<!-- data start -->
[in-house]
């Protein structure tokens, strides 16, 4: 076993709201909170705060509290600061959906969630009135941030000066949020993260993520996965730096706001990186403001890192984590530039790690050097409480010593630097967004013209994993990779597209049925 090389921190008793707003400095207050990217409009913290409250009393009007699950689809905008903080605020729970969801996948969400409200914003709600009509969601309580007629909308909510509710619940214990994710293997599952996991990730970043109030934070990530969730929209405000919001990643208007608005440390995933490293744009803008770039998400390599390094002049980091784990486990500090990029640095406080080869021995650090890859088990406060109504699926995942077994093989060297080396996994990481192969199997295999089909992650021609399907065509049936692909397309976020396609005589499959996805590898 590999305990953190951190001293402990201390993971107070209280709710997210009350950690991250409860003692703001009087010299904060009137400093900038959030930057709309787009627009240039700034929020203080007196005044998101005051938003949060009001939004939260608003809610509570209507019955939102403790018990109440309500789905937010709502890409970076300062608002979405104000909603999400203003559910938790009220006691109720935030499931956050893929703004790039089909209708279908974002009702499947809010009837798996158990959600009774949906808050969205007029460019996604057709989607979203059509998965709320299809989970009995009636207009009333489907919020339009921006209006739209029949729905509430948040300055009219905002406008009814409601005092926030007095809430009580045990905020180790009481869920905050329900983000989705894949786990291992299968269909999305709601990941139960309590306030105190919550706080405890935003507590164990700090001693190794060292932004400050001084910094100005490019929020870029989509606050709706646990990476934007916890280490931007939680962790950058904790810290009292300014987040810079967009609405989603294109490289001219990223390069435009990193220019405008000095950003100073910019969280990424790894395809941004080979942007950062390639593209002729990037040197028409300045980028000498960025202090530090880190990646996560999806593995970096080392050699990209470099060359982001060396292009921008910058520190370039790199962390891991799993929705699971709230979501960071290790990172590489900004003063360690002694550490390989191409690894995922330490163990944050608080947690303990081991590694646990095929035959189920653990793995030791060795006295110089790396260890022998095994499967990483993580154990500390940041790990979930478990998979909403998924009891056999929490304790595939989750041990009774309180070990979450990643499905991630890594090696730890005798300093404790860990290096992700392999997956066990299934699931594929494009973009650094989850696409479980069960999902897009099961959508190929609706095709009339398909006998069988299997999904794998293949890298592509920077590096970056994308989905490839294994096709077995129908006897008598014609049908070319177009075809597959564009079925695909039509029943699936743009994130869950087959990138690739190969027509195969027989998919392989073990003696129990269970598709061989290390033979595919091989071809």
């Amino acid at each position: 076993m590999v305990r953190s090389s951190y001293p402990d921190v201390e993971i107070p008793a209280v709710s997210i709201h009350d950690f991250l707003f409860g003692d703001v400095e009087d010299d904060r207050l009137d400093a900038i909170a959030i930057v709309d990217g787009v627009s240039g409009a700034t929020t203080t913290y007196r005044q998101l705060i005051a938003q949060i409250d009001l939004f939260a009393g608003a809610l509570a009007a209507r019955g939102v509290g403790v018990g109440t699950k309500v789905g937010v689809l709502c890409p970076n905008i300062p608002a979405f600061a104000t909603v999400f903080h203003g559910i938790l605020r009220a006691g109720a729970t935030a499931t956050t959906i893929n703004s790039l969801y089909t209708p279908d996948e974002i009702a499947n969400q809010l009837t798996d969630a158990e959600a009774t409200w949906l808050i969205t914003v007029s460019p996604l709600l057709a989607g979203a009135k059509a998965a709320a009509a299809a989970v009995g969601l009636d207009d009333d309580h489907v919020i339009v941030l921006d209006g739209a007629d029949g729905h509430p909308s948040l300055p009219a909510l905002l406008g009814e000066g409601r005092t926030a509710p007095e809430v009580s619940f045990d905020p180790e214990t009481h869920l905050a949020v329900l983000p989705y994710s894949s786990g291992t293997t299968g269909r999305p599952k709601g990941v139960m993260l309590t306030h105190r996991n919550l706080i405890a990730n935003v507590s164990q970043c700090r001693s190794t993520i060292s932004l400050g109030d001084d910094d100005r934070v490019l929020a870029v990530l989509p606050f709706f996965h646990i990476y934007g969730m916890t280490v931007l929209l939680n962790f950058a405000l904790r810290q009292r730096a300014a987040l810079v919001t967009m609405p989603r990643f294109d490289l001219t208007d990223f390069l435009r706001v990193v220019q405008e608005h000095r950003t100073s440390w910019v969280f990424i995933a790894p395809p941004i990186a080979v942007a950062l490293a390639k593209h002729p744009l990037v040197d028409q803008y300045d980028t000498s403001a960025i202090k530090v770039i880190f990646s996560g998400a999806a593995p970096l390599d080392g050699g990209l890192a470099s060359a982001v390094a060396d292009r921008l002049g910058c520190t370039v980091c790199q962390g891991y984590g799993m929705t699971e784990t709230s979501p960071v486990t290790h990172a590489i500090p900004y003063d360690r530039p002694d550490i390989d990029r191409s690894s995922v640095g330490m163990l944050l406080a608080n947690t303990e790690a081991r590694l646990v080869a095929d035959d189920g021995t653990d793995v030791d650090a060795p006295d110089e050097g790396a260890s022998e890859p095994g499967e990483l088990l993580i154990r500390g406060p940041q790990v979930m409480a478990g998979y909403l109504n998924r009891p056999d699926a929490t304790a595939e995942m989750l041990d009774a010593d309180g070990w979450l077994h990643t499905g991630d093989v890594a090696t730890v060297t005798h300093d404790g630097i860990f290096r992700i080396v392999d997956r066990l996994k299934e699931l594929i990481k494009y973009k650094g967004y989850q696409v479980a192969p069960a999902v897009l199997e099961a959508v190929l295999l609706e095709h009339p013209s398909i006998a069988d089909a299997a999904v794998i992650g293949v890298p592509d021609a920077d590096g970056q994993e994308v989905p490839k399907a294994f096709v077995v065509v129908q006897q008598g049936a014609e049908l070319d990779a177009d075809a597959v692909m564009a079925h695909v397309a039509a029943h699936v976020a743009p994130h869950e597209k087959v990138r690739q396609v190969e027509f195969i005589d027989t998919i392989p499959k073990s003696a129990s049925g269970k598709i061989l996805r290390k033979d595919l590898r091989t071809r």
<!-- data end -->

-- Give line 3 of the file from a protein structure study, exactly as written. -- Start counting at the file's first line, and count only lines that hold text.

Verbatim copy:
């Amino acid at each position: 076993m590999v305990r953190s090389s951190y001293p402990d921190v201390e993971i107070p008793a209280v709710s997210i709201h009350d950690f991250l707003f409860g003692d703001v400095e009087d010299d904060r207050l009137d400093a900038i909170a959030i930057v709309d990217g787009v627009s240039g409009a700034t929020t203080t913290y007196r005044q998101l705060i005051a938003q949060i409250d009001l939004f939260a009393g608003a809610l509570a009007a209507r019955g939102v509290g403790v018990g109440t699950k309500v789905g937010v689809l709502c890409p970076n905008i300062p608002a979405f600061a104000t909603v999400f903080h203003g559910i938790l605020r009220a006691g109720a729970t935030a499931t956050t959906i893929n703004s790039l969801y089909t209708p279908d996948e974002i009702a499947n969400q809010l009837t798996d969630a158990e959600a009774t409200w949906l808050i969205t914003v007029s460019p996604l709600l057709a989607g979203a009135k059509a998965a709320a009509a299809a989970v009995g969601l009636d207009d009333d309580h489907v919020i339009v941030l921006d209006g739209a007629d029949g729905h509430p909308s948040l300055p009219a909510l905002l406008g009814e000066g409601r005092t926030a509710p007095e809430v009580s619940f045990d905020p180790e214990t009481h869920l905050a949020v329900l983000p989705y994710s894949s786990g291992t293997t299968g269909r999305p599952k709601g990941v139960m993260l309590t306030h105190r996991n919550l706080i405890a990730n935003v507590s164990q970043c700090r001693s190794t993520i060292s932004l400050g109030d001084d910094d100005r934070v490019l929020a870029v990530l989509p606050f709706f996965h646990i990476y934007g969730m916890t280490v931007l929209l939680n962790f950058a405000l904790r810290q009292r730096a300014a987040l810079v919001t967009m609405p989603r990643f294109d490289l001219t208007d990223f390069l435009r706001v990193v220019q405008e608005h000095r950003t100073s440390w910019v969280f990424i995933a790894p395809p941004i990186a080979v942007a950062l490293a390639k593209h002729p744009l990037v040197d028409q803008y300045d980028t000498s403001a960025i202090k530090v770039i880190f990646s996560g998400a999806a593995p970096l390599d080392g050699g990209l890192a470099s060359a982001v390094a060396d292009r921008l002049g910058c520190t370039v980091c790199q962390g891991y984590g799993m929705t699971e784990t709230s979501p960071v486990t290790h990172a590489i500090p900004y003063d360690r530039p002694d550490i390989d990029r191409s690894s995922v640095g330490m163990l944050l406080a608080n947690t303990e790690a081991r590694l646990v080869a095929d035959d189920g021995t653990d793995v030791d650090a060795p006295d110089e050097g790396a260890s022998e890859p095994g499967e990483l088990l993580i154990r500390g406060p940041q790990v979930m409480a478990g998979y909403l109504n998924r009891p056999d699926a929490t304790a595939e995942m989750l041990d009774a010593d309180g070990w979450l077994h990643t499905g991630d093989v890594a090696t730890v060297t005798h300093d404790g630097i860990f290096r992700i080396v392999d997956r066990l996994k299934e699931l594929i990481k494009y973009k650094g967004y989850q696409v479980a192969p069960a999902v897009l199997e099961a959508v190929l295999l609706e095709h009339p013209s398909i006998a069988d089909a299997a999904v794998i992650g293949v890298p592509d021609a920077d590096g970056q994993e994308v989905p490839k399907a294994f096709v077995v065509v129908q006897q008598g049936a014609e049908l070319d990779a177009d075809a597959v692909m564009a079925h695909v397309a039509a029943h699936v976020a743009p994130h869950e597209k087959v990138r690739q396609v190969e027509f195969i005589d027989t998919i392989p499959k073990s003696a129990s049925g269970k598709i061989l996805r290390k033979d595919l590898r091989t071809r």